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Red Hat continued its quest for a remedy to the problem of software patents today by submitting an amicus brief to the Supreme Court in the Bilski case. The Court has decided to address the issue of when abstract subject matter is outside the range of inventions that can be patented. Our brief sets out the background facts related to software patents and asks that the Court address them. As most everyone in the open source software community knows by now, this is a serious issue.

The success of open source software shows that patents are not necessary to promote software innovation. Patents give the right to exclude others from using an invention, but open source developers are not seeking exclusion. They want to share code and collaborate, and patents interfere with this process. Open source developers aren’t alone in understanding the dangers of patents. For example, back in 1991, Bill Gates stated, “If people had understood how patents would be granted when most of today’s ideas were invented and had taken out patents, the industry would be at a complete standstill today.” It should be noted that Microsoft recently acquired its 10,000th patent, and Mr. Gates has not, to our knowledge, recently questioned the logic of software patents.

But patents are problematic for innovation. In the 1990s, federal court decisions began allowing patents in areas that had previously been considered too abstract for patenting, including software, and now there are more than 200,000 computer software patents. Modern programs may involve thousands of discrete components that may arguably infringe previously issued patents.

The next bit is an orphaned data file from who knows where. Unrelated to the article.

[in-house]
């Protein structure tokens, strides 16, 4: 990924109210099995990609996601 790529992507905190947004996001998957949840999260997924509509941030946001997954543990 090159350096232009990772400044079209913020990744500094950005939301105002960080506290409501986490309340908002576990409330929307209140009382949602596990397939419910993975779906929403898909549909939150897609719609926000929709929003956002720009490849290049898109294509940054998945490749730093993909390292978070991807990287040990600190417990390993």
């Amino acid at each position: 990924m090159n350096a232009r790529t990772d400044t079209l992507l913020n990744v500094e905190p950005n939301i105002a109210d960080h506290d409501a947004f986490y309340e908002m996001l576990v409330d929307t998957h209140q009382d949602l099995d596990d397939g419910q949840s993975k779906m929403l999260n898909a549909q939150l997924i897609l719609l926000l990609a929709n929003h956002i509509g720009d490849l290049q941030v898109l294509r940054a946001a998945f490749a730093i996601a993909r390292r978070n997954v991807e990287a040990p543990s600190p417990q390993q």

As patent lawyers know, proving patent infringement does not require showing that the accused party copied the patent holder’s product or had knowledge of the patent. A new invention can be completely original, in the sense that it is the product of independent creativity, and also infringe a patent. In fact, most infringement cases involve no allegation that the defendant wrongfully copied someone else’s patented invention.

There is no practical way for software developers to be certain that their freshly conceived code does not infringe some prior patent. The boundaries of individual patents are usually vague and uncertain, and there is no reliable way to clear new products by searching existing patents. This means that an act of creating innovative (or non-innovative) software always entails the possibility of an expensive infringement lawsuit. Under the current law, innovation in software is like sky diving – it requires a substantial tolerance for risk.

In the Bilski case, the Federal Circuit did not directly address the problem of software patents, but limited its decision to the business method claim before it. Even so, it articulated a test that appeared to be good for software innovation. The “machine-or-transformation” test has been read by lower courts to reject a number of software patents. Now that the Supreme Court has taken the case for review, we’ve asked the Court to affirm the test and clarify that it should be applied to exclude software algorithms from patenting.

From the briefs filed so far in Bilski, we’re well aware that many powerful interests do not share our views. It isn’t surprising that beneficiaries of the current system, such as patent lawyers and companies seeking licensing income, would support the status quo. But it is puzzling that others who have been important supporters of the open source community have submitted briefs that ignore the harms caused by software patents. The brief of one large technology company even tried to argue that patents somehow benefit the open source community. Obviously, we disagree. We hope the Court will address this issue, and may the best argument win.